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Large genetic study finds first genes connected with ADHD



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Large genetic study finds first genes connected with ADHD

If you have ADHD, chances are high that your siblings do, too. Estimates differ as to how strong the connection is, but the arrow is in the same direction: genetics helps determine someone's risk for ADHD. Beyond that, we still have myriad questions and not many answers-which genes play a role? And how do they affect someone's ability to focus or sit still?

Some conditions, like sickle-cell anemia, rest on a small genetic change; But other, like schizophrenia, rest on a dizzying array of genetic differences, all in the form of an infinitesimally small growth in risk.

ADHD is very close to schizophrenia A paper published in Nature Genetics This week looked at genetic data from 50,000 people, finding 12 different regions of DNA that seemed to play a role in ADHD risk.

A genome-wide view

This evidence comes from a genome-wide association study, or GWAS: a close look at how the DNA of people with ADHD differs from those without. People have slightly different versions of the same gene-like having just a single letter swapped out for a different one in a paragraph. If any of these variants make a difference to a particular disease, you should find that people with the condition tend to be more variant and people without the condition have a different one. So, scanning across the genome, those variants that pop up as being different

As it has become easy to create and analyze data from ever-larger sample sizes, GWAS has studied the genomes of ten thousand of people-in some cases hundreds of thousands. Those huge numbers are necessary for researchers to detect the small differences that can be at play. Smaller studies tend to come up or identify a handful of genetic regions that seem to play a role, while large studies can kick up huge numbers of variants.

Previous efforts to find ADHD-related variants had not turned up anything, but that did not have big enough sample sizes.

Geneticist Ditte Demontis and his colleagues used data from more than 20,000 people with ADHD, comparing them to a control group of 35,000 people without an ADHD diagnosis. They found 304 points where tiny differences in DNA-like single letter swaps-were distributed across their groups in a statistically telling way. If any of those variants were very close together, the researchers counted them as the same stretch of DNA, grouping them together in 12 important regions.

There is no "gene for ADHD"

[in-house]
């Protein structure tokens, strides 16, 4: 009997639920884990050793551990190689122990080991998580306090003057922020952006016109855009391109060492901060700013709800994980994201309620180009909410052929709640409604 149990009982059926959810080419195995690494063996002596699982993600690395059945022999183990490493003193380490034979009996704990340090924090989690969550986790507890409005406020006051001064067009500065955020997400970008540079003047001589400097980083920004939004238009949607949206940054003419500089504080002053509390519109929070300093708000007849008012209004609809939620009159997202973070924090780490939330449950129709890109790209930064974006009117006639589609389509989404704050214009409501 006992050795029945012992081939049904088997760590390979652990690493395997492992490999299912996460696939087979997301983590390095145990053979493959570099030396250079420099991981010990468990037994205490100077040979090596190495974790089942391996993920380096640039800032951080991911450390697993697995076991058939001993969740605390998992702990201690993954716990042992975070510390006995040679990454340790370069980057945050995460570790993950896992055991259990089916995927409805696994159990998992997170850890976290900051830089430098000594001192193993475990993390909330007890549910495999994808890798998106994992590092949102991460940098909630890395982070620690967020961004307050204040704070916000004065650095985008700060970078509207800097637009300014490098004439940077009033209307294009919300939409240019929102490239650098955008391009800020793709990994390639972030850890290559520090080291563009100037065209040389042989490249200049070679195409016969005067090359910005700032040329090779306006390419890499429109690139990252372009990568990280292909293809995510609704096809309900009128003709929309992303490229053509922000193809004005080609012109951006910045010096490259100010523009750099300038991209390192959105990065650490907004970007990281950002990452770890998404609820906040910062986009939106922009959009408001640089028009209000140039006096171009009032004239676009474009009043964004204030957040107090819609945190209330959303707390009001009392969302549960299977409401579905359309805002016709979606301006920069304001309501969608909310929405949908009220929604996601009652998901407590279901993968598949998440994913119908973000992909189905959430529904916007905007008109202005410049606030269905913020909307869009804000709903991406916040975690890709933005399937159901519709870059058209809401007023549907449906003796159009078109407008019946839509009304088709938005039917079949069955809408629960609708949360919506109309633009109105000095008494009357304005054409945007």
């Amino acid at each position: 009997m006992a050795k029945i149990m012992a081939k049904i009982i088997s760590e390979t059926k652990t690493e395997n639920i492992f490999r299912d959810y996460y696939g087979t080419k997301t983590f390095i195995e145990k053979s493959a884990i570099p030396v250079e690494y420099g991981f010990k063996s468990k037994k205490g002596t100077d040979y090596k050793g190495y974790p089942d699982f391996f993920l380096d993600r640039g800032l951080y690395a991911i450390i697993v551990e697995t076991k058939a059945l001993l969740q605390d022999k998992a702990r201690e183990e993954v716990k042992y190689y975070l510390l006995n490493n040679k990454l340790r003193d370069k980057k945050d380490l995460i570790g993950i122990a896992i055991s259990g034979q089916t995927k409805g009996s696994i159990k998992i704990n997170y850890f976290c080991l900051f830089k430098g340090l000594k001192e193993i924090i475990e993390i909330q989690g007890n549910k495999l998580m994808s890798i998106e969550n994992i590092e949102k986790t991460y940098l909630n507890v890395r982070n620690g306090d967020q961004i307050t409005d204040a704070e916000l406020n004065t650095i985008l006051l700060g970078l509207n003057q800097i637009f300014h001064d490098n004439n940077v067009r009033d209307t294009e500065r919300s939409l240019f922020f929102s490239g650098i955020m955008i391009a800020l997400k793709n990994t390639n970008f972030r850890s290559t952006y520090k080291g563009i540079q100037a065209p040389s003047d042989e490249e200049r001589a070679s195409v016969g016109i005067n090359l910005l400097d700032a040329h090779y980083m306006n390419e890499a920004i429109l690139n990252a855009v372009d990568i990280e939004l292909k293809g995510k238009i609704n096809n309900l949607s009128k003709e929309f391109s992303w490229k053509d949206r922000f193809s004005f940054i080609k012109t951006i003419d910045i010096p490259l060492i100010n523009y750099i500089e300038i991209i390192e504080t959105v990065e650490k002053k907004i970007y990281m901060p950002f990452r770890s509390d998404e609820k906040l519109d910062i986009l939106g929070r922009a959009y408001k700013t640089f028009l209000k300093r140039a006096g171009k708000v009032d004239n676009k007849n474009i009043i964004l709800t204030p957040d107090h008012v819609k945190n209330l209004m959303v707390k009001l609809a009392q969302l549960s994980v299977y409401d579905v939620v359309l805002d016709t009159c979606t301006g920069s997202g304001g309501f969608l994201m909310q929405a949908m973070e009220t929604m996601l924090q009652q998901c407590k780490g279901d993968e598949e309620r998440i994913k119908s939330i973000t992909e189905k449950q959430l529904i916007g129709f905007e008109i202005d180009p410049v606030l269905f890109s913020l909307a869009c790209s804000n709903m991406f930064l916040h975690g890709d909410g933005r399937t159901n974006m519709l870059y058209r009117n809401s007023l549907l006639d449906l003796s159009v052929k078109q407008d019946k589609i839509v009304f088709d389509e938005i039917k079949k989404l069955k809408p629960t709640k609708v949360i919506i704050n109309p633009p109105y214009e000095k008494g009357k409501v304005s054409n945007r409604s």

It's not clear yet what information GWAS research can give us Large studies can identify many genes in a condition, each having a small influence, causing a lot of debate about how best to interpret them. Some researchers even argue that, in some cases, what we're seeing is an important condition.

Combining all the tiny risks conferred by different genetic variants can yield what is called a "polygenic risk score" – a condition for capturing how high a person's risk is, they have the different risky variants of the number based on them. Even these have limited applicability, though: "for schizophrenia, these scores can explain about five percent of the variance in disease status," neuroscientist Kevin Mitchell writes.

In fact, the multitude of tiny increases in risk may tell us that the genes involved are not directly related to the condition. Instead, they may be making an underlying state in which plenty of different genes end up functioning in a slightly less ideal way, making it harder to "buffer the effects of rare mutations," Mitchell writes. There is also significant overlap between the polygenic risk scores for different conditions, suggesting that the GWAS studies in identifying the genetic variation are different conditions of the population of the people.

That overlap is exactly what Demontis and his colleagues found with ADHD. There were correlations between the genetic risk for ADHD and a range of other conditions, including depression and anorexia. That ties in with the idea that genetic variation may be important in a way that plays out system-wide. Some of the genes they have identified are also involved in other neurological conditions, including speech and learning disabilities, depression, and schizophrenia.

This research is light-years away from anything that will affect people with ADHD-like a genetic test or a medicine. But that does not make it useless It's just making routes for additional research, rather than practical application. Scientists would obviously want to look at these genes But the most obvious next step is a much bigger study: although this sample size looks large, a bigger GWAS could also identify more in genetic variants of ADHD, helping to clarify its overlaps with other conditions.

Nature Genetics, 2018. DOI: 10.1038 / s41588-018-0269-7 (About DOIs).

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